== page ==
percent, based on a Bank of America Merrill Lynch index.

Hidili hasn’t sold dollar-denominated securities since
tapping investors in October 2010 for the 8.625 percent bonds.
Those notes are the only time it’s raised debt in the U.S.
currency, data compiled by Bloomberg show.

Funding Plan

“The company needs to show how it plans to term out its
liabilities,” Cheong Yin Chin, a high-yield analyst in
Singapore at CreditSights Inc. said by phone today. “I don’t
think they can sell bonds, onshore or offshore, given their
financial condition. Investors are wary of the mining sector.”

Total debt at Hidili rose 6.7 percent to 8.627 billion yuan
as of June 30 from six months ago, according to Bloomberg-compiled data. Most of its 2.42 billion yuan of bank loans are
secured by collateral and securities and may be rolled over
without difficulty, Huang said in the e-mail.

While Hidili appears to have converted some of its short-term loans into longer-term debt, a liquidity crunch remains,
Cheong said in her report on Aug. 8. Total debt has increased,
while cash in hand isn’t sufficient to repay obligations due
within 12 months, she wrote.

Shares in Hidili closed down 3 percent at HK$0.98 in Hong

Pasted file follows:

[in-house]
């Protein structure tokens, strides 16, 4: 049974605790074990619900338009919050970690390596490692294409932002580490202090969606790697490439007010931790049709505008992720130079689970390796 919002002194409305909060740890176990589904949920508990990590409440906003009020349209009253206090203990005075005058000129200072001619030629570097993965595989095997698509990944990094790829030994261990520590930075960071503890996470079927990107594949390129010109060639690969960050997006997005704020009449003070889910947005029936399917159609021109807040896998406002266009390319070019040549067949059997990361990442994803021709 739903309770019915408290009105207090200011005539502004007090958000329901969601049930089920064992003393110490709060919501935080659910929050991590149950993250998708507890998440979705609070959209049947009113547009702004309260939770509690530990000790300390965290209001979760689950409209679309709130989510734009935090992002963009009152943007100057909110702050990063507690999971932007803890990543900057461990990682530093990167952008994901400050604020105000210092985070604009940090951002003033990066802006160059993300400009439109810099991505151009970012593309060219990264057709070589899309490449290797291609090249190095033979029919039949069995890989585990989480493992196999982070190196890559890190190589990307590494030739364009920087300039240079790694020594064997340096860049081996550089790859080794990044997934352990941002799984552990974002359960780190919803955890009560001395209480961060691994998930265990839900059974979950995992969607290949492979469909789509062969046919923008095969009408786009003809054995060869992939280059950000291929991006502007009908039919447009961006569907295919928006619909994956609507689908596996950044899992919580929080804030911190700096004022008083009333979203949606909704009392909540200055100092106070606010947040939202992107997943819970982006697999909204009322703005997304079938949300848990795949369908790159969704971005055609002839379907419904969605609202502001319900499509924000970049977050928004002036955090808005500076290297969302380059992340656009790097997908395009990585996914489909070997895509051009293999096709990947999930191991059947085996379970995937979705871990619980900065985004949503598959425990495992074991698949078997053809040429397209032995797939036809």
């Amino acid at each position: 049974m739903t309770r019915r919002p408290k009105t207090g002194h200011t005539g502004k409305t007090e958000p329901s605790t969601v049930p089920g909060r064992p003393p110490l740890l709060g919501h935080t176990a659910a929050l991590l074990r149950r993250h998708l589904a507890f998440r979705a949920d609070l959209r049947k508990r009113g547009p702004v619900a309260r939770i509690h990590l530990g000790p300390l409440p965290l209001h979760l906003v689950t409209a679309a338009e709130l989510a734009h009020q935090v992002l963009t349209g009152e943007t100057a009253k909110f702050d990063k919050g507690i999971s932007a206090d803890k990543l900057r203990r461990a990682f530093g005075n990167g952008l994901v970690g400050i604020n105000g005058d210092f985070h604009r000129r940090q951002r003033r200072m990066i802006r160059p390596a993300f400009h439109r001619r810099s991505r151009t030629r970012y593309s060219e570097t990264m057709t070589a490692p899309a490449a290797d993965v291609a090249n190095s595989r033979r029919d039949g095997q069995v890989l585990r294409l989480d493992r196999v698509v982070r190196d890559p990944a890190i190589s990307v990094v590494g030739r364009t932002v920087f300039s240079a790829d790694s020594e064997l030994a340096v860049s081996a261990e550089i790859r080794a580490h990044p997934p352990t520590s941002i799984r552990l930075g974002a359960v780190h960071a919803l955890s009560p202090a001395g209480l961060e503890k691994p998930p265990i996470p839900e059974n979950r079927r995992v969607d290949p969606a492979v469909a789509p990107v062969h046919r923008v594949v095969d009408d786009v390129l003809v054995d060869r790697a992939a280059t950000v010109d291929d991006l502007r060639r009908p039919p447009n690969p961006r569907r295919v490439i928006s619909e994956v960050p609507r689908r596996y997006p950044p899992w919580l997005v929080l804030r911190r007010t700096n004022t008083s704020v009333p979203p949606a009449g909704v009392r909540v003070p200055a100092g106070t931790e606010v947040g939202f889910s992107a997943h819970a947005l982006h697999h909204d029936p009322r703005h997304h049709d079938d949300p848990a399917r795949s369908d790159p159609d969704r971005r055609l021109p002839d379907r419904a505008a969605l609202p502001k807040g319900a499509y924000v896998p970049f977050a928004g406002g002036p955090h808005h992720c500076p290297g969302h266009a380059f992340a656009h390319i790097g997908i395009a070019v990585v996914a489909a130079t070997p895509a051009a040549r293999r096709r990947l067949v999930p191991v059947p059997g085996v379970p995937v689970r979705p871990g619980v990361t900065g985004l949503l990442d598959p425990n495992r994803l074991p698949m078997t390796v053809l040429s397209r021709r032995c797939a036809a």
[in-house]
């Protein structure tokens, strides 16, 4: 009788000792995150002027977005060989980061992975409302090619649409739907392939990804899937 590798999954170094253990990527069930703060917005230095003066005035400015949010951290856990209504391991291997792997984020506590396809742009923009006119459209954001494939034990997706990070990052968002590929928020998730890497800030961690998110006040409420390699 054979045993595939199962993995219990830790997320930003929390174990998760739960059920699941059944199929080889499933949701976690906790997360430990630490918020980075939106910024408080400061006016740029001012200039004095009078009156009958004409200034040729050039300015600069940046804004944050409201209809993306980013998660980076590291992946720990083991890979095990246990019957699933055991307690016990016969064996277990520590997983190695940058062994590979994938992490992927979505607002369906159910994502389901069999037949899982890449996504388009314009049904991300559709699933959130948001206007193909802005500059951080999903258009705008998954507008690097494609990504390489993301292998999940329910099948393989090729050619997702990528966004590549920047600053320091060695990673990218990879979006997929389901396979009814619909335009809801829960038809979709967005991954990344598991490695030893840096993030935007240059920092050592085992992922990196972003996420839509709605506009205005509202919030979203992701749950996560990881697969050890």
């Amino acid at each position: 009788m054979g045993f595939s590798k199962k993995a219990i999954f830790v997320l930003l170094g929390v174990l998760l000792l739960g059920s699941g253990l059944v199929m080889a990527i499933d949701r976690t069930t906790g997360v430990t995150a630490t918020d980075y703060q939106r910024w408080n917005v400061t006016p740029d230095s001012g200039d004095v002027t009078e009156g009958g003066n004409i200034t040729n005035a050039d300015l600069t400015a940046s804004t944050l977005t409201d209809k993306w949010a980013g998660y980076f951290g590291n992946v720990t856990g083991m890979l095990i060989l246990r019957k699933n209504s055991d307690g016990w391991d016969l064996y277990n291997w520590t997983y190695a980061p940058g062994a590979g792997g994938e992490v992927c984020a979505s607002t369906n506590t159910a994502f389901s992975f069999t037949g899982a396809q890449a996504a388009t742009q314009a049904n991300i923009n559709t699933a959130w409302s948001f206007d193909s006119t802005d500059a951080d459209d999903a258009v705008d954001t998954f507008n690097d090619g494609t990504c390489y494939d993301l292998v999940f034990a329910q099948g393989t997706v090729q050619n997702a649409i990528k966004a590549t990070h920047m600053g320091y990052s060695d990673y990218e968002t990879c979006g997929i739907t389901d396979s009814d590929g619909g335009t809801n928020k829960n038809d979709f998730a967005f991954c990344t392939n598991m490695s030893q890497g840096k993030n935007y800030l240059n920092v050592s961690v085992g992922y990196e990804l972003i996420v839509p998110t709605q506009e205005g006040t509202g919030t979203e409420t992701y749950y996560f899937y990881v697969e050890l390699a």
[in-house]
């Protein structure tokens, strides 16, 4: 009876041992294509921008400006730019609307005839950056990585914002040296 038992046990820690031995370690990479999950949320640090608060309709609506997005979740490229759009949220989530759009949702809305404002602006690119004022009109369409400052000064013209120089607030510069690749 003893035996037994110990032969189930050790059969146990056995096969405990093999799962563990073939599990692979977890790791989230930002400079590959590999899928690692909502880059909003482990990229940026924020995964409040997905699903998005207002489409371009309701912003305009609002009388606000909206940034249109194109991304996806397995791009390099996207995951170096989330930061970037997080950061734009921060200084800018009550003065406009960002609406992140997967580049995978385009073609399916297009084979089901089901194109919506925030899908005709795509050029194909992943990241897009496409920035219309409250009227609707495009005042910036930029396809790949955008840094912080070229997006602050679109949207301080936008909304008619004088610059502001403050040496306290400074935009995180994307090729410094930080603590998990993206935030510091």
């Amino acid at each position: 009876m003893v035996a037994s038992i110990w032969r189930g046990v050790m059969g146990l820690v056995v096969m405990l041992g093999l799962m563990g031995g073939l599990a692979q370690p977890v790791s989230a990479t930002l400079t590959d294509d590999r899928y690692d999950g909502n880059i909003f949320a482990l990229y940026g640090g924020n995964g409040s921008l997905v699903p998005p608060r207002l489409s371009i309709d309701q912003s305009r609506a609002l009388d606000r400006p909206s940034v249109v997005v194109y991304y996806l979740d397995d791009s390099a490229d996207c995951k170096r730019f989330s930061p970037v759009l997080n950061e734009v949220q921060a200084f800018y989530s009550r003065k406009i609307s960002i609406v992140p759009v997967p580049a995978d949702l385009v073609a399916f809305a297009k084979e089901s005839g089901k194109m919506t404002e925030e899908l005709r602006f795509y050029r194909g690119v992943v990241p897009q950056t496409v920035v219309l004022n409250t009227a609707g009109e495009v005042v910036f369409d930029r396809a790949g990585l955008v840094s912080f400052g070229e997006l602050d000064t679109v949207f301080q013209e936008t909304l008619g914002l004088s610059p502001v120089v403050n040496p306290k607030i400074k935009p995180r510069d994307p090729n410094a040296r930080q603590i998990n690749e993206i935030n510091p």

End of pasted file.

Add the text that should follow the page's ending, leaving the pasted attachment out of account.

Kong
, the lowest since July 25. The stock has lost 17 percent
this year.

To contact the reporter on this story:
David Yong in Singapore at
dyong@bloomberg.net

To contact the editors responsible for this story:
Katrina Nicholas at
knicholas2@bloomberg.net
Ken McCallum

Press spacebar to pause and continue. Press esc to stop.

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The Hawk Eye >> Alternatives to payday loans exist

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The Hawk Eye >> Federal action against payday loans is picking up

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Citizens rally against payday loans | The Advance

About 250 attendees gather before a rally on predatory lending practices in the state starts Monday, Aug. 11, at Calvary Baptist Church. The rally was organized by the grassroots group , Tuscaloosa Citizens Against Predatory Lending. Photo by Jasmin Washington.

TUSCALOOSA – Calvary Baptist Church was the site of a rally to protest so-called payday loans and provide information about the statewide practice on Monday evening, Aug. 11.